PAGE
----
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Is ZFS the Last Word in File Systems?

Editor's Note: Infortrend is the only manufacturer we know of using ZFS in a commercially-produced NAS. So we asked them if they would like to make the case for their selection of ZFS, especially since our testing showed the performance penalty that this filesystem is known for.

We realize that this is providing Infortrend a "bully pulpit" that could be viewed as self-promotion. So we welcome opposing fact-based opinions in the Forums or even as its own article(s).


This is part two of a series that discusses ZFS and its applications for network attached storage servers. Previously, we did a quick overview of ZFS - explaining its main strengths such as ensuring total data integrity and also its weaknesses, such as CPU & RAM requirements. In this article, we will continue discussing two specific features of ZFS - Storage Pools and Data Deduplication.

Storage Pools

Traditional file systems are built around single storage devices, with volume managers, partitioning and provisioning used to manage storage space on multiple devices. ZFS fundamentally changes this aspect by using storage pools, which are comprised of the hard drives, partitions, files and other storage devices that are connected to the system.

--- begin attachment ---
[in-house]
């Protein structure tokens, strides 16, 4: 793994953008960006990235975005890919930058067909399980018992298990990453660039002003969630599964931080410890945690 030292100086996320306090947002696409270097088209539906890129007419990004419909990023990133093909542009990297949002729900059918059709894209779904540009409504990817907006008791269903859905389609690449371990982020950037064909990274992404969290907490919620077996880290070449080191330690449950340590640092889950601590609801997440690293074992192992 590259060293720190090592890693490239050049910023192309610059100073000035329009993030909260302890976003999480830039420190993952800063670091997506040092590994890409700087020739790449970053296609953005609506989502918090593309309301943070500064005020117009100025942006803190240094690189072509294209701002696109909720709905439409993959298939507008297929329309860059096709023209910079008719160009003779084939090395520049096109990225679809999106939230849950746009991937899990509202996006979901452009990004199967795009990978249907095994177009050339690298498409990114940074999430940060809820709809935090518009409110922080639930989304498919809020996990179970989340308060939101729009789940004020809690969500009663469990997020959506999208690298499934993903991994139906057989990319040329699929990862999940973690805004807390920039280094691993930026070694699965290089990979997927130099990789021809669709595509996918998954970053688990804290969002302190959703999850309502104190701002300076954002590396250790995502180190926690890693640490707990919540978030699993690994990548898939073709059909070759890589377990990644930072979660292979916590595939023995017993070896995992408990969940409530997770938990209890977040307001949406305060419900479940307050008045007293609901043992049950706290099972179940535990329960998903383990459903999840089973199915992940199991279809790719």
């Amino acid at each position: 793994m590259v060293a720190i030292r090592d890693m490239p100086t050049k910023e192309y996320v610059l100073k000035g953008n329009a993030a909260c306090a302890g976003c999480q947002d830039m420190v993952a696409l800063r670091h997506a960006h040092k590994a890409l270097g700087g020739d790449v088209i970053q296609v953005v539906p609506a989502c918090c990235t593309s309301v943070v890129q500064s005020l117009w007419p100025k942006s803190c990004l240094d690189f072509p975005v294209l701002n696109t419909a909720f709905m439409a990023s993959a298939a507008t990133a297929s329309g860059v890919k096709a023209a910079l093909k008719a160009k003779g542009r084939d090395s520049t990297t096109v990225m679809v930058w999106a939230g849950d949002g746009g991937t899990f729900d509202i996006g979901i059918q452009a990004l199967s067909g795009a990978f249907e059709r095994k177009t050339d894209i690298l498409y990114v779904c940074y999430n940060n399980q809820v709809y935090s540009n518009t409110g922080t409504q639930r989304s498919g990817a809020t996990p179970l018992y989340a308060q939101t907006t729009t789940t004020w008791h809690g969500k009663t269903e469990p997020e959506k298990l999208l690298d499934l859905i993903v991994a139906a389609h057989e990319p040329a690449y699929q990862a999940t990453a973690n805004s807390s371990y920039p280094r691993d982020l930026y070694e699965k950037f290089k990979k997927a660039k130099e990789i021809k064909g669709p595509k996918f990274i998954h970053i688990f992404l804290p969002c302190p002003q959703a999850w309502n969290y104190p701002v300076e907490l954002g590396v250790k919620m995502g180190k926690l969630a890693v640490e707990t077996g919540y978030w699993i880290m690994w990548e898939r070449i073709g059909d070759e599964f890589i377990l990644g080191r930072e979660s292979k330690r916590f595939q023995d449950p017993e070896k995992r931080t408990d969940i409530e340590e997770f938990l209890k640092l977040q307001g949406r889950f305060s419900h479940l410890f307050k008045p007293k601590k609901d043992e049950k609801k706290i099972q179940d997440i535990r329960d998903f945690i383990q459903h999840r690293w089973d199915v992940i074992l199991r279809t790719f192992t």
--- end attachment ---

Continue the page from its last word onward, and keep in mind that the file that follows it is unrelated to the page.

Within a storage pool (or "zpool" as it is also referred to) there are "vdevs" that consist of files, hard drive partitions or even the entire hard drives themselves (the latter being the most recommended option). These vdevs can be configured in many different ways before being added to the zpool, such as with non-redundancy or mirroring depending on needs. By adding vdevs , zpools can be expanded at any time. Similar to a computer's RAM, additional vdevs become automatically available without need for further configuration.

The benefits of storage pools are that they maximize storage space, speed and availability, while removing the complexities involved in volume managers. Storage pools can also contain hot spares that compensate for failing disks. However, individual vdevs should have redundancy, since if a single vdev is damaged, then the entire vpool will be lost.


Data deduplication is a safe and efficient method to optimize storage capacity, making it one of the key features in ZFS. Before writing data, ZFS generates a checksum of the data and then deletes any duplicates with matching checksums if they exist. This prevention of duplicate data saves space and improves system performance.

ZFS's deduplication is an inline process - occurring when the data is written and not as a potentially timewasting post-process. ZFS's innate data integrity measures also greatly reduce the likelihood that non-duplicate data will be corrupted. Moreover, data deduplication scales with the total size of the ZFS pool.

When used in an application where there is high potential for duplicated data, such as file sharing or email servers, the space for both saving storage space and improving performances can be quite significant.

The downside to data deduplication is the same as that of ZFS itself: CPU and memory requirements. In order for efficient implementation of data deduplication, some experts recommend between 1 and 2 GB of RAM for every 1 TB of storage. One solution to ensure the high-speed operation of data deduplication is to use SSDs to store the ZFS intent log and Adaptive Replacement Cache, as previously discussed in Part 1.

References for further reading:

William Chen is Director of SMB Product Strategy for Infortrend, a Taiwan-based manufacturer of high-performance networked storage systems.

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